PCC rejects Gately complaints

Newspapers have right to publish

The Press Complaints Commission has dismissed complaints that two articles about the death of Boyzone star Stephen Gately, written by Daily Mail columnist Jan Moir, were inaccurate, intrusive at a time of grief, and discriminatory in breach of clauses 1, 5 and 12 of the Editors’ Code of Practice.

The Commission said that while it could readily understand why the complainant – and the 25,000 others who also complained to the PCC, making it the most complained about article in the Commission’s history – were upset by the articles, which it recognised "caused distress" and contained "flaws", the complaint had to be considered in the wider context of press freedom.

The PCC said that it should be slow to prevent columnists from expressing their views, however controversial they might be, stating that “the price of freedom of expression is that often commentators and columnists say things with which other people may not agree, may find offensive or may consider to be inappropriate. Robust opinion sparks vigorous debate; it can anger and upset. This is not of itself a bad thing. Argument and debate are working parts of an active society and should not be constrained unnecessarily (within the boundaries of the Code and the law).”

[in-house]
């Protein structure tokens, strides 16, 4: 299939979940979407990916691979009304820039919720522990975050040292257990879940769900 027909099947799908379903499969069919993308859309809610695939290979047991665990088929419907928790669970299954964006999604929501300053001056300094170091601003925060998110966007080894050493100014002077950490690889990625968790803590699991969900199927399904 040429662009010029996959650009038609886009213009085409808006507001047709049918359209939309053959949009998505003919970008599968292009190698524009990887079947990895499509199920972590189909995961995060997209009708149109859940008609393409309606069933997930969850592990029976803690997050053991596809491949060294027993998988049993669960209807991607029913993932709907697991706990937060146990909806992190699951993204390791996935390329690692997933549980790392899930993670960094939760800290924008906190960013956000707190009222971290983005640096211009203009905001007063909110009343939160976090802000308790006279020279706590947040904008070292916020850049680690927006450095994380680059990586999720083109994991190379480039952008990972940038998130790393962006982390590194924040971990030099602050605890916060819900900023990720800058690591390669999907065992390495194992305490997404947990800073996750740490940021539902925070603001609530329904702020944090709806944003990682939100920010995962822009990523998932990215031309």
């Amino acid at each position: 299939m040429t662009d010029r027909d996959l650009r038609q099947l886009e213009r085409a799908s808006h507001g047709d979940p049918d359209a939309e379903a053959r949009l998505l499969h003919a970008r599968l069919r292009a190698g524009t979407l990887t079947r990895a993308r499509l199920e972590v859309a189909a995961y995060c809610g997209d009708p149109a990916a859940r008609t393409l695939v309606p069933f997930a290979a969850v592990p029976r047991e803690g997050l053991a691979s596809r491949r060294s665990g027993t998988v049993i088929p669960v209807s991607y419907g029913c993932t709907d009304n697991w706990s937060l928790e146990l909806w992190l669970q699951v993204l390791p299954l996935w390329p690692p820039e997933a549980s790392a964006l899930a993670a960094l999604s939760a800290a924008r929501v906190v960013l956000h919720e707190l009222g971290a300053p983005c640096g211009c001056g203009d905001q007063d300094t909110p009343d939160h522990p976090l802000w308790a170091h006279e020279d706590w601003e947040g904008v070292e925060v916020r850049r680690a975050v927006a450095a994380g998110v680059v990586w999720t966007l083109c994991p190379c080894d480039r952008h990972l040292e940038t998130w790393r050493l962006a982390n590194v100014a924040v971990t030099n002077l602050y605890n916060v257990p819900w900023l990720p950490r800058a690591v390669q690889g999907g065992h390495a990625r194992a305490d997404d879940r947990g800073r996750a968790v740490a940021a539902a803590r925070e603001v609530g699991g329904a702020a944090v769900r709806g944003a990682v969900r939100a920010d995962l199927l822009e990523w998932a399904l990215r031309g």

PCC chairwoman Baroness Buscombe told BBC Radio 4’s Today programme this morning that Moir’s first article was "in many areas extremely distasteful" but had "just failed to cross the line".

The Crown Prosecution Service (CPS) said yesterday that it had also concluded consideration of complaints about the first article. A CPS caseworker was quoted in Media Lawyer as saying: "Having considered that material I have decided that there is insufficient evidence that any offence has been committed. In coming to this conclusion I have paid particular attention to Article 10 of the Human Rights Act which protects individuals’ freedom of expression. It is an established legal principle that this freedom applies equally to information and ideas that are favourably received as to those which offend, shock and disturb. Though the complainants and many others found this article offensive, this does not make its publication unlawful."